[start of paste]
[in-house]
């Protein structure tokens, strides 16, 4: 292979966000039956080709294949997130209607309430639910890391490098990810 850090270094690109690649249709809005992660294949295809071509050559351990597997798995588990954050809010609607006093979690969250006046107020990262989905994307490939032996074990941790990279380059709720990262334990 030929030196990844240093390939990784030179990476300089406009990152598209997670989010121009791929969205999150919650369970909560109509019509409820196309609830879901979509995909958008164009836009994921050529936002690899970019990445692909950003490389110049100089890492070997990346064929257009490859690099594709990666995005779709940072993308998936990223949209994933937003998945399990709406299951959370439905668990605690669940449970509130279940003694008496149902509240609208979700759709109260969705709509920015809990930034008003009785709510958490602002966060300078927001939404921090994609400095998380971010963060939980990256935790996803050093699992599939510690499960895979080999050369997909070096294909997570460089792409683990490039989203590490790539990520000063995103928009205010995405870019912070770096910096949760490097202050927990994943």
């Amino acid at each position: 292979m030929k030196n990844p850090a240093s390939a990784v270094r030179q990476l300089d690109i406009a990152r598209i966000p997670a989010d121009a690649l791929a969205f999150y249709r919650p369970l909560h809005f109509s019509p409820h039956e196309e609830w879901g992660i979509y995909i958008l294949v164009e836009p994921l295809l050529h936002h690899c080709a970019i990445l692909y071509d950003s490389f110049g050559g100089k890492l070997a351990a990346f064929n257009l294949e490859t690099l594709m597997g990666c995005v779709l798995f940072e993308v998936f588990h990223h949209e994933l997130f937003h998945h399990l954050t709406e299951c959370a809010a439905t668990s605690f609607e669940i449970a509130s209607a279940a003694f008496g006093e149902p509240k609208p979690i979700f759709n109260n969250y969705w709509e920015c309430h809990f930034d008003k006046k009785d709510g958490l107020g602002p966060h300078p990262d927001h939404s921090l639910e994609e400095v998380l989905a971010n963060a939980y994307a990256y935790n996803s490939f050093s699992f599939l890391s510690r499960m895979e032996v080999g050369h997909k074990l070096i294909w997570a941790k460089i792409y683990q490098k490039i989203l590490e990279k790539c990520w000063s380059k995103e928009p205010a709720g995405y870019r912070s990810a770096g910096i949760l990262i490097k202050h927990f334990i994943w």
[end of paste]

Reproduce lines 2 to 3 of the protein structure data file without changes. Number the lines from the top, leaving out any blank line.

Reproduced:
């Protein structure tokens, strides 16, 4: 292979966000039956080709294949997130209607309430639910890391490098990810 850090270094690109690649249709809005992660294949295809071509050559351990597997798995588990954050809010609607006093979690969250006046107020990262989905994307490939032996074990941790990279380059709720990262334990 030929030196990844240093390939990784030179990476300089406009990152598209997670989010121009791929969205999150919650369970909560109509019509409820196309609830879901979509995909958008164009836009994921050529936002690899970019990445692909950003490389110049100089890492070997990346064929257009490859690099594709990666995005779709940072993308998936990223949209994933937003998945399990709406299951959370439905668990605690669940449970509130279940003694008496149902509240609208979700759709109260969705709509920015809990930034008003009785709510958490602002966060300078927001939404921090994609400095998380971010963060939980990256935790996803050093699992599939510690499960895979080999050369997909070096294909997570460089792409683990490039989203590490790539990520000063995103928009205010995405870019912070770096910096949760490097202050927990994943």
């Amino acid at each position: 292979m030929k030196n990844p850090a240093s390939a990784v270094r030179q990476l300089d690109i406009a990152r598209i966000p997670a989010d121009a690649l791929a969205f999150y249709r919650p369970l909560h809005f109509s019509p409820h039956e196309e609830w879901g992660i979509y995909i958008l294949v164009e836009p994921l295809l050529h936002h690899c080709a970019i990445l692909y071509d950003s490389f110049g050559g100089k890492l070997a351990a990346f064929n257009l294949e490859t690099l594709m597997g990666c995005v779709l798995f940072e993308v998936f588990h990223h949209e994933l997130f937003h998945h399990l954050t709406e299951c959370a809010a439905t668990s605690f609607e669940i449970a509130s209607a279940a003694f008496g006093e149902p509240k609208p979690i979700f759709n109260n969250y969705w709509e920015c309430h809990f930034d008003k006046k009785d709510g958490l107020g602002p966060h300078p990262d927001h939404s921090l639910e994609e400095v998380l989905a971010n963060a939980y994307a990256y935790n996803s490939f050093s699992f599939l890391s510690r499960m895979e032996v080999g050369h997909k074990l070096i294909w997570a941790k460089i792409y683990q490098k490039i989203l590490e990279k790539c990520w000063s380059k995103e928009p205010a709720g995405y870019r912070s990810a770096g910096i949760l990262i490097k202050h927990f334990i994943w």